When Live Management was contacted in Leicester early on the 17th, they said their ‘area manager ‘ would be urgently contacted. Later that morning, all the parties involved (the UKBA, G4S and Live Management) confirmed with the family that the move had been cancelled, and urgent replacement carpets and improvements would be made to their existing accommodation.
Some lessons for campaigners
When SYMAAG contacted the G4S ‘help line’ number, the response was very professional and friendly. But it later emerged that G4S was simply passing on totally inaccurate information from its subcontractors without checking its accuracy.
It also emerged that an appeal to the UKBA and G4S, as per the ‘rights’ given to asylum seekers, were dismissed out of hand, without any checks whatsoever of the claim of Live Management to have provided a four-bedroomed property in good condition.
The Sheffield case also demonstrates the total inaccuracy of the claim in the Stakeholders’ FAQ’s that the UKBA is involved and fully informed of private contractors’ actions and the dire effects they are having on the well-being of children and families. The FAQ’s state:
“UKBA will be working with current accommodation providers to identify any special requirements that service users may have and will be sharing this information with new providers so that the most appropriate accommodation can be provided. UKBA will oversee the current providers’ Exit Plans and new providers’ Transition Plans to ensure that the provision of services is seamless during the transition period.”
As campaigners have previously argued, there are no procedures or proper consideration given to “identify any special requirements of service users” (that is, asylum seekers and their children), prior to moves carried out by the UKBA or G4S under COMPASS transition. The Sheffield case is further evidence of this.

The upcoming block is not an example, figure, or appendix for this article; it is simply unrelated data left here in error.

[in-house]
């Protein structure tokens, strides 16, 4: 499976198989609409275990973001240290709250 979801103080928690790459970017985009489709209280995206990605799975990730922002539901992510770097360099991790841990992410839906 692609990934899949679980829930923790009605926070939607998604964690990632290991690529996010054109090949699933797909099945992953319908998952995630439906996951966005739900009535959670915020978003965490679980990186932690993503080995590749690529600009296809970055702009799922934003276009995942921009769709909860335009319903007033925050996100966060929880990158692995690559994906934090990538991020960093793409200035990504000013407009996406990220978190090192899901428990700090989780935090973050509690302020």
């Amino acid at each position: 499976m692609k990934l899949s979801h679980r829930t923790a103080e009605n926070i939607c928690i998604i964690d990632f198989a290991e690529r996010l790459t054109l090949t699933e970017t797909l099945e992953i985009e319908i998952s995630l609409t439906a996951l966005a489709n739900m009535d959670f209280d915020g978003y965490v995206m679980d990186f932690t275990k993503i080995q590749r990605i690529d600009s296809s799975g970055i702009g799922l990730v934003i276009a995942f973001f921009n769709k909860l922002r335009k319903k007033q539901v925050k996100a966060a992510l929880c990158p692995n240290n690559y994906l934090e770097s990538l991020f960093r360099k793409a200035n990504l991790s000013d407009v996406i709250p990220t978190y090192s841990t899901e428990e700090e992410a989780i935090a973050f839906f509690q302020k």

The Sheffield case also casts doubt on whether the UKBA is actually involved in ensuring contract compliance. On 1st August, Anita Bell, UKBA Project Manager for COMPASS Transition, stated:
“UKBA are working closely with G4S to ensure properties utilised for transition purposes are contractually compliant and will take appropriate steps to ensure any properties not meeting the required standard are either brought up to standard within the required timeframe or taken off line.
We are working closely with G4S to ensure that the majority of people will continue living in their current properties. Where people do need to move, proper consideration will be given to any special requirements to ensure minimum disruption.”
The Sheffield case suggests that is is simply not true. SYMAAG has said all along that the appeal procedure is inadequate. The group is now advising asylum seekers to challenge appeal decisions and seek legal action via SYMAAG and Public Interest Lawyers. The group has produced an advice leaflet about this, which can be found on its website (www.symaag.org.uk).
The threat of legal action both G4S and Live Management on 17th August in the Sheffield family’s case seemed to resolve the matter incredibly quickly. However, the conditions of the family’s existing accommodation, with four young children living there, is still a major concern.